According to the liner notes, Jessica Andrews has grown up a lot since her first album release two years ago. She is still only 17, but despite the title of second album Who I Am, Andrews proves that ultimately she has no idea who or what she is supposed to be.
That has a lot to do with producer Byron Gallimore, who can always be relied upon to cause confusion between the two genres of pop and country, and on Who I Am he has done it again. Only this time it’s worse than ever.
Martina McBride and Faith Hill may antagonise the purists who feel they sail too close to the waters of pure pop, but at least they have SONGS; sadly for Andrews, Who I Am is filled with the kind of tunes that are a country mile away from being country, and barely pop songs either. Tracks such as “I Won’t Like Anyone”, “These Wings” and second single “Helplessly, Hopelessly” contain average melodies, predictable arrangements and lazy lyrics that make listening to all of this disc in one sitting a task requiring the kind of mind-numbing painkillers usually reserved for large herbivores.
There are a few songs that manage to climb above the general malaise and mediocrity, most notably the Tia Sellers- and Hillary Lindsay-penned “Every Time”, which has a semi-genuine country charm, the sprightly zest of “Karma”, and “Good Friend of Mine” (the only song Andrews co-wrote), which at least shows promise.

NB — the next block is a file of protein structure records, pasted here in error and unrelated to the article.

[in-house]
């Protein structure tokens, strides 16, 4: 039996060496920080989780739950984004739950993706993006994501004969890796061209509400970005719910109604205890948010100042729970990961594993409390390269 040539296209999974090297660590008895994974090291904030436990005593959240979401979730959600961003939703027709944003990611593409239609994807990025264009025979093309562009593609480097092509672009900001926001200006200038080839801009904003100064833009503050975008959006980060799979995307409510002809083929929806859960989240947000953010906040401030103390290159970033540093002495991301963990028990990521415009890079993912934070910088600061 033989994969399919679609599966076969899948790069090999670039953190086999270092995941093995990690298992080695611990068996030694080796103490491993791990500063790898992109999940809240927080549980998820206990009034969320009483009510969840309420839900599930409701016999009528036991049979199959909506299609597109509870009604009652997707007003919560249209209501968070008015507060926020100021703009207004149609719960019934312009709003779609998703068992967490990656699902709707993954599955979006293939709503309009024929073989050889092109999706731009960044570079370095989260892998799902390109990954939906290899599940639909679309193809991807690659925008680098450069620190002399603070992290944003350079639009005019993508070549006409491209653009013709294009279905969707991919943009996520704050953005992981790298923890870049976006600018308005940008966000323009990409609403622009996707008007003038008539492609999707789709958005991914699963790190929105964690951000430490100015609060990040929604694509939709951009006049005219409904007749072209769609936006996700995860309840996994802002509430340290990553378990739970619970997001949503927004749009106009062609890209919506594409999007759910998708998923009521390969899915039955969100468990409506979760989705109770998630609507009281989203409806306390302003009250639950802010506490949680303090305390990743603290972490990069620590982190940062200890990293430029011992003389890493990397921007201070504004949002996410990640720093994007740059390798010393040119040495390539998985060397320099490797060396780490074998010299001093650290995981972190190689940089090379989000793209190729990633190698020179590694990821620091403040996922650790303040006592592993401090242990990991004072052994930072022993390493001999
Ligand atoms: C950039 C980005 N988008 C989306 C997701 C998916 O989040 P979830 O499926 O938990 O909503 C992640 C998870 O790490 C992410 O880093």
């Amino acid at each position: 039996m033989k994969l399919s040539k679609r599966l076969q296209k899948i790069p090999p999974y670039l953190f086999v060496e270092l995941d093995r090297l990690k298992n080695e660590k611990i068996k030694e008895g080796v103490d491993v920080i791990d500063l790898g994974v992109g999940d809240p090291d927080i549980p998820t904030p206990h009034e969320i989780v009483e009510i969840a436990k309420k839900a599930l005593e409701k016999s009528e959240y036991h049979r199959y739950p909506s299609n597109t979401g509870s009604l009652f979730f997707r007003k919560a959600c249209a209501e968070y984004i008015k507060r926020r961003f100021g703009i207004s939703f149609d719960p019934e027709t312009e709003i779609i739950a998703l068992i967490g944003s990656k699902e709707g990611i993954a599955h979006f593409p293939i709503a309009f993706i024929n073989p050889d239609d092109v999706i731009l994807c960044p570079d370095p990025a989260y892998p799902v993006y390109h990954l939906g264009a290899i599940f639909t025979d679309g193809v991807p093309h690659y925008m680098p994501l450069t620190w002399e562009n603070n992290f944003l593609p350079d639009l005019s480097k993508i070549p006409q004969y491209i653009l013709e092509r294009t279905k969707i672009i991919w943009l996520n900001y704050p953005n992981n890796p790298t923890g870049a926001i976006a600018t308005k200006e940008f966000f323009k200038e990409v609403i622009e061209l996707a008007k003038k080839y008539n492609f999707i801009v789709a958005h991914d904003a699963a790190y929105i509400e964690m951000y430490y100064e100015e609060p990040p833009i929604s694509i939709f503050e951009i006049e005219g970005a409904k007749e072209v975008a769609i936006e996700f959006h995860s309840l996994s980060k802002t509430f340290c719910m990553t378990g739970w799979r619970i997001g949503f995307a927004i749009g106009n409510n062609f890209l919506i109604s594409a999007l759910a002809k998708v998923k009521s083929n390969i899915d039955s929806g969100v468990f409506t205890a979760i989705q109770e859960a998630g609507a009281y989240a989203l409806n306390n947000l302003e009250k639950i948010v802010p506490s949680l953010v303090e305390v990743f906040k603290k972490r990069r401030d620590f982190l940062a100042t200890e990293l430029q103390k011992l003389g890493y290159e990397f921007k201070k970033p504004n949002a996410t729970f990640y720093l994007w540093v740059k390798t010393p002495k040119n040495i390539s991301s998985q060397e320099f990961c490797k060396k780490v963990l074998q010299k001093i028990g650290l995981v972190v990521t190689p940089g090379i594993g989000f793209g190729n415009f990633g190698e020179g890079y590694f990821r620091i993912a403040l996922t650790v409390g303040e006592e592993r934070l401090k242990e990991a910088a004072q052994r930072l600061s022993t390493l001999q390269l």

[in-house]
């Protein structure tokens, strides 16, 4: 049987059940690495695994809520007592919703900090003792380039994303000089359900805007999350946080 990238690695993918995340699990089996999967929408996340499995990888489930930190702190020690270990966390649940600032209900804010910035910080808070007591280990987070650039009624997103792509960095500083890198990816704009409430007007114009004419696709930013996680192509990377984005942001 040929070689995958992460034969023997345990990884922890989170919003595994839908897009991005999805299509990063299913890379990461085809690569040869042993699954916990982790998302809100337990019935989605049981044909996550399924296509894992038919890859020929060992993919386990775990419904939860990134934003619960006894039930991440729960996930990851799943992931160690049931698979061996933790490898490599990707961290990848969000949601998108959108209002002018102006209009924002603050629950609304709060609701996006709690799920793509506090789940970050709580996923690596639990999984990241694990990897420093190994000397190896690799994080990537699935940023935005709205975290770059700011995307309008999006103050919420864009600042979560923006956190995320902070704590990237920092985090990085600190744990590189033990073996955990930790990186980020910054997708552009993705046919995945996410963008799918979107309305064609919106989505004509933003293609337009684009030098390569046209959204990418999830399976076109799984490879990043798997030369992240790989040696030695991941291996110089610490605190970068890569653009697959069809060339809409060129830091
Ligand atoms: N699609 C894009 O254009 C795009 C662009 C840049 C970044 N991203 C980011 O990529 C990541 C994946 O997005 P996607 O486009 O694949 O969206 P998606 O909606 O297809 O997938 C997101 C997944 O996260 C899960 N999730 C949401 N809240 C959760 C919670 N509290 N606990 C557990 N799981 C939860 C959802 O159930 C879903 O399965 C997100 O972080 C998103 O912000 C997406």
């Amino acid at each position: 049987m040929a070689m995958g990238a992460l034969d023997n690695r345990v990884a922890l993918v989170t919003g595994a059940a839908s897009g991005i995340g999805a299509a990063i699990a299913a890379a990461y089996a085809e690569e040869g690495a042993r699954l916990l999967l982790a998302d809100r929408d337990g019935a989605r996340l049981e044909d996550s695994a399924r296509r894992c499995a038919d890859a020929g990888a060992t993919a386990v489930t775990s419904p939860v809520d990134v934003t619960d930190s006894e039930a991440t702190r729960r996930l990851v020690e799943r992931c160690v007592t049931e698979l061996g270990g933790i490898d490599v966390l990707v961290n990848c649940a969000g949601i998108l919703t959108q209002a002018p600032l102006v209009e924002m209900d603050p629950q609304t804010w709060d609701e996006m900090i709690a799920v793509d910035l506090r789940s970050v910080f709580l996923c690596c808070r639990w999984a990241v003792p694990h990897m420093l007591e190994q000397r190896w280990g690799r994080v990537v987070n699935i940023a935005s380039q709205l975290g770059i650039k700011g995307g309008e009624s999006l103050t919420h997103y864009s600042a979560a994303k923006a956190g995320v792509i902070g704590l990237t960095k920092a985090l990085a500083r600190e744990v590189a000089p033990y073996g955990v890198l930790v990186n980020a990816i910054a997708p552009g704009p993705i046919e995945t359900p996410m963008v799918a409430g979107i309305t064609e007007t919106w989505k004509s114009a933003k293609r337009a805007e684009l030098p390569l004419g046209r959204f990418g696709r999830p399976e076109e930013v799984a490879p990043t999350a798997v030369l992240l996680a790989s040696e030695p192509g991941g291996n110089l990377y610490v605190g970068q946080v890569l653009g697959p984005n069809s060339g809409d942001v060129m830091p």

The rest of the album reverts to the familiar sanitized teen pop pap, with the odd fiddle or mandolin haphazardly thrown in to songs like the title track for good crossover measure. However, these embellishments seem as out of place on this album as the words ‘newly matured’ in the teenager’s record company biography.
Vocally, there’s no doubt Andrews has talent, even if tracks like “Now I Know” show her voice is more Christina Aguilera than Dolly Parton. As a result, it’s probably deliberate that the voice that once impressed at country fairs with Andrews’ renditions of “I Will Always Love You” is trapped in these pop-by-numbers tunes as even her performance on the cover of Maria McKee’s “Show Me Heaven” seems muted and somehow understated.
Unbelievably, Who I Am went gold three weeks after its release, so the Nashville suits have been vindicated. However, such a sobering statistic only places question marks over the sanity of the record buying public and does little to alter the fact that Who I Am is a truly character-less collection of songs better classified as ‘product’ than music.
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